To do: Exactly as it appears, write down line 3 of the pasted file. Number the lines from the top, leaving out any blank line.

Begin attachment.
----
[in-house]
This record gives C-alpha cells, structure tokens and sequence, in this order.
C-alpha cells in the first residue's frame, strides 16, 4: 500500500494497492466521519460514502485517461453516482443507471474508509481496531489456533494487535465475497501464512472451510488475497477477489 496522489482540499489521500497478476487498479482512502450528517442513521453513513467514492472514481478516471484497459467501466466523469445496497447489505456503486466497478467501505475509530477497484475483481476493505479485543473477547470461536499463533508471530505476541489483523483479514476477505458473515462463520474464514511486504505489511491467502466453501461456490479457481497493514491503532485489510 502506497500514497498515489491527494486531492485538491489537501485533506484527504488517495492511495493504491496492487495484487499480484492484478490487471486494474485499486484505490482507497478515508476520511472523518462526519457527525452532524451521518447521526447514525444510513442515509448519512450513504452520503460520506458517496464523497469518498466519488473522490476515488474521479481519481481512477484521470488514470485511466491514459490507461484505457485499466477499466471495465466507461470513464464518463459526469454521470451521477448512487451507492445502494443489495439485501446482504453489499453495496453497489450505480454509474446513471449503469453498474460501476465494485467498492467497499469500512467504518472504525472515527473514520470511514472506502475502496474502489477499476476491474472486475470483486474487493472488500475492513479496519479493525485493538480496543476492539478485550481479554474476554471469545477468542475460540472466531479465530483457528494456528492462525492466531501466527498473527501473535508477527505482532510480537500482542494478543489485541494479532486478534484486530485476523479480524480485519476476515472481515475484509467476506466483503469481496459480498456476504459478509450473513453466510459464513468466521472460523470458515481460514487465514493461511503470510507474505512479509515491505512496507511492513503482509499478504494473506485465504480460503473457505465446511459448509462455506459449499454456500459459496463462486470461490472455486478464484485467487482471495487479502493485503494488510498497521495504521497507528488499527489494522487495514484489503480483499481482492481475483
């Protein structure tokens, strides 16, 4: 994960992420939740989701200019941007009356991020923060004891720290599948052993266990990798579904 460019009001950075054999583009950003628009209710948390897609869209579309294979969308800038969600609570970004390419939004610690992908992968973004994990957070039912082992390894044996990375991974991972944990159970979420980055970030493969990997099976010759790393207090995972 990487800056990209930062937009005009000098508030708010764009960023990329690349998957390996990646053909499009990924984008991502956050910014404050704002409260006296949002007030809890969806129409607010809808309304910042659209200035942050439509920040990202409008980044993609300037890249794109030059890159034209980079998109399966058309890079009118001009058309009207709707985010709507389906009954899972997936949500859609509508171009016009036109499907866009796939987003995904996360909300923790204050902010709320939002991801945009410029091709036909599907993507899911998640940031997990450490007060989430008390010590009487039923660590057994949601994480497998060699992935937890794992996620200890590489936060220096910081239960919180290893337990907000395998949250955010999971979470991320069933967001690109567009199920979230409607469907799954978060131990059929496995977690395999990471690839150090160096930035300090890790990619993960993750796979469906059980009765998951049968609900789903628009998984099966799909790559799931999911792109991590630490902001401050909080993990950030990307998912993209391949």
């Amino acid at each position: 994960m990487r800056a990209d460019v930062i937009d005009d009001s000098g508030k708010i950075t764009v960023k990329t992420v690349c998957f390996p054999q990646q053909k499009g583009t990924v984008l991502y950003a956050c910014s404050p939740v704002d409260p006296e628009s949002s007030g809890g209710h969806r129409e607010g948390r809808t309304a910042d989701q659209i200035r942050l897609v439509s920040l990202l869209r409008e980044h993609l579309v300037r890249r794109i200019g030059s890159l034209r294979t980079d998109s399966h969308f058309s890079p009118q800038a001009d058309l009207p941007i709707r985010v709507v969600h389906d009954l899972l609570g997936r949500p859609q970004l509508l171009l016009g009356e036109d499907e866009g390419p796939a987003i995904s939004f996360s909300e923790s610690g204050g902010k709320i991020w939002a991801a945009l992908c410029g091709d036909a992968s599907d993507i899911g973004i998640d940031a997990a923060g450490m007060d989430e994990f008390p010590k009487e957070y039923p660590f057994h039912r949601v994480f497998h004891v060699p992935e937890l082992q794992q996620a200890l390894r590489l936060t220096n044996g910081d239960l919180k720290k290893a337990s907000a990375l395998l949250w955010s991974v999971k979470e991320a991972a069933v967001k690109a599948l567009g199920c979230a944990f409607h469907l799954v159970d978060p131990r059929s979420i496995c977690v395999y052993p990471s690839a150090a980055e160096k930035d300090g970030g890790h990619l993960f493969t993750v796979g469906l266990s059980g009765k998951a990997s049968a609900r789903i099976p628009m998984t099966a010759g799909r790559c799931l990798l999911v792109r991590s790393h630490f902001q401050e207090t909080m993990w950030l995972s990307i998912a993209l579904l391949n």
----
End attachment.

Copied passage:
C-alpha cells in the first residue's frame, strides 16, 4: 500500500494497492466521519460514502485517461453516482443507471474508509481496531489456533494487535465475497501464512472451510488475497477477489 496522489482540499489521500497478476487498479482512502450528517442513521453513513467514492472514481478516471484497459467501466466523469445496497447489505456503486466497478467501505475509530477497484475483481476493505479485543473477547470461536499463533508471530505476541489483523483479514476477505458473515462463520474464514511486504505489511491467502466453501461456490479457481497493514491503532485489510 502506497500514497498515489491527494486531492485538491489537501485533506484527504488517495492511495493504491496492487495484487499480484492484478490487471486494474485499486484505490482507497478515508476520511472523518462526519457527525452532524451521518447521526447514525444510513442515509448519512450513504452520503460520506458517496464523497469518498466519488473522490476515488474521479481519481481512477484521470488514470485511466491514459490507461484505457485499466477499466471495465466507461470513464464518463459526469454521470451521477448512487451507492445502494443489495439485501446482504453489499453495496453497489450505480454509474446513471449503469453498474460501476465494485467498492467497499469500512467504518472504525472515527473514520470511514472506502475502496474502489477499476476491474472486475470483486474487493472488500475492513479496519479493525485493538480496543476492539478485550481479554474476554471469545477468542475460540472466531479465530483457528494456528492462525492466531501466527498473527501473535508477527505482532510480537500482542494478543489485541494479532486478534484486530485476523479480524480485519476476515472481515475484509467476506466483503469481496459480498456476504459478509450473513453466510459464513468466521472460523470458515481460514487465514493461511503470510507474505512479509515491505512496507511492513503482509499478504494473506485465504480460503473457505465446511459448509462455506459449499454456500459459496463462486470461490472455486478464484485467487482471495487479502493485503494488510498497521495504521497507528488499527489494522487495514484489503480483499481482492481475483